Addleshaws wins right to protect Ablyazov whereabouts

Addleshaw Goddard will not be forced to disclose the whereabouts of its client Mukhtar Ablyazov, the Kazakh billionaire accused of embezzling funds worth billions of dollars out of the Kazakh-nationalised JSC BTA Bank.

The ruling comes as the Court of Appeal separately accepted Addleshaws’ attempt to challenge a committal order against Ablyazov, with a full appeal hearing scheduled for early July.

The $5bn dispute between JSC BTA Bank and its legal team at Hogan Lovells and Ablyazov and his team at Addleshaw Goddard is verging on all-out war in the build up to the six-month trial scheduled for November (3 January 2011).

In March the High Court said it would debar Ablyazov from defending the proceedings (1 March 2012) if he failed to overturn a committal order against him (16 February 2011).

Ablyazov was sentenced to time in prison in his absence in February when the High Court ruled the former billionaire to be in contempt of court. Ruling in favour of JSC BTA Bank, the court said he should be jailed for 22 months after he was found to have broken a worldwide freezing order against him.

Pushing the case further, Hogan Lovells then applied to have Ablyazov debarred from the proceedings. The court said it would oblige should the defendant lose the July appeal against the committal order.

Hogan Lovells had also applied to have the court force Addleshaws to disclose Ablyazov’s whereabouts after he failed to turn up to court on the day the committal order was handed down (5 March 2012).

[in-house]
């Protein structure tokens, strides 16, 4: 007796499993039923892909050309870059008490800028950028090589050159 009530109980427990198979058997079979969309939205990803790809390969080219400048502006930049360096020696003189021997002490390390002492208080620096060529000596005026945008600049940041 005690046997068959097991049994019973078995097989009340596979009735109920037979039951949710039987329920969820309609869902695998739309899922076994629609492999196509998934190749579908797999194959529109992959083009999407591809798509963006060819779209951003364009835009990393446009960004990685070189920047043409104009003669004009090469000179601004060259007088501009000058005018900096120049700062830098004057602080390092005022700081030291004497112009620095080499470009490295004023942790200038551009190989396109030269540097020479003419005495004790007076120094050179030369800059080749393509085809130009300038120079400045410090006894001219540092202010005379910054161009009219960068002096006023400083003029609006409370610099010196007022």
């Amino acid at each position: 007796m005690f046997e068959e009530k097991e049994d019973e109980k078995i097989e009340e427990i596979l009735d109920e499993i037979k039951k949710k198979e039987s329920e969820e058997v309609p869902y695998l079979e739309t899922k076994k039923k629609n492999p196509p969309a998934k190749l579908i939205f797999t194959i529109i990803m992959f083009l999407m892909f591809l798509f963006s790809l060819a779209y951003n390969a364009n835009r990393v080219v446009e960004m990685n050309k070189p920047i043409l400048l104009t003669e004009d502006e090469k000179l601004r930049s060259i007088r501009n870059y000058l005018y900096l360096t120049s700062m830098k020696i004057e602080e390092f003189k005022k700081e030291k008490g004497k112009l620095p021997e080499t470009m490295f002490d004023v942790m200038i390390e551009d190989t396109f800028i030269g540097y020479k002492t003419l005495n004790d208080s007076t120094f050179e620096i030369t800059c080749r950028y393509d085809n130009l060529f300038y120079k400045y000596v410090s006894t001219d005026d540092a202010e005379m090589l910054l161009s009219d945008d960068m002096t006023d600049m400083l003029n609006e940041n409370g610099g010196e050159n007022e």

Addleshaw instructed Fountain Court’s Tim Dutton QC to defend the claim in which judgment was delivered yesterday. Dutton contended that to force Addleshaws to disclose all “historic and current contact details” would inhibit Ablyazov’s fundamental right to legal privilege.

According to Mr Justice Teare’s ruling Dutton argued that “whilst the court may have jurisdiction to make ancillary orders for the disclosure of information to ensure the effectiveness of an injunction the court does not have an unrestricted jurisdiction to make orders which may impinge upon the right to confidential and privileged legal advice”.

New Square Chambers Stephen Smith QC, instructed by Hogan Lovells partner Chris Hardman, argued that Ablyazov had “shown a remarkable determination to defend the claims brought against him”. Should the court endorse the order against Addleshaws, he said, Ablyazov would “find alternative methods of communicating with his solicitors”.

Ruling, Teare J agreed that the defendant was a “contemnor who has gone into hiding in order to frustrate the court’s orders. His is in an unattractive position and not deserving of sympathy”. However, upholding Addleshaws’ defence, he added: “If ever anyone needed legal advice it is the first defendant.”

The judge concluded: “It is not just and convenient to make the order sought because the conference call facility and email facility are protected by legal professional privilege. Further, it is not just and convenient to make the order sought because the foreseeable consequence of the order sought will be to deprive the first defendant of his right of access to AG for the purposes of seeking and obtaining confidential and privileged legal advice.”

The legal line up:

JSC BTA Bank v (1) Ablyazov; (2) Addleshaw Goddard (15 May 2012)

For the claimant JSC BTA Bank

New Square Chambers’ Stephen Smith QC to lead New Square Chambers’ Tim Akkouh instructed by Hogan Lovells partner Chris Hardman

For the respondent Addleshaw Goddard

Fountain Court’s Timothy Dutton QC instructed directly by Addleshaw Goddard

JSC BTA Bank v (1) Ablyazov (16 May 2012)

For the claimant/respondent JSC BTA Bank

New Square Chambers’ Stephen Smith QC to lead New Square Chambers’ Tim Akkouh instructed by Hogan Lovells partner Chris Hardman

For the defendant/appellant

Fountain Court’s Charles Béar QC to lead Maitland Chambers’ James Sheehan instructed by Addleshaw Goddard partners Ian Hargreaves and Richard Leedham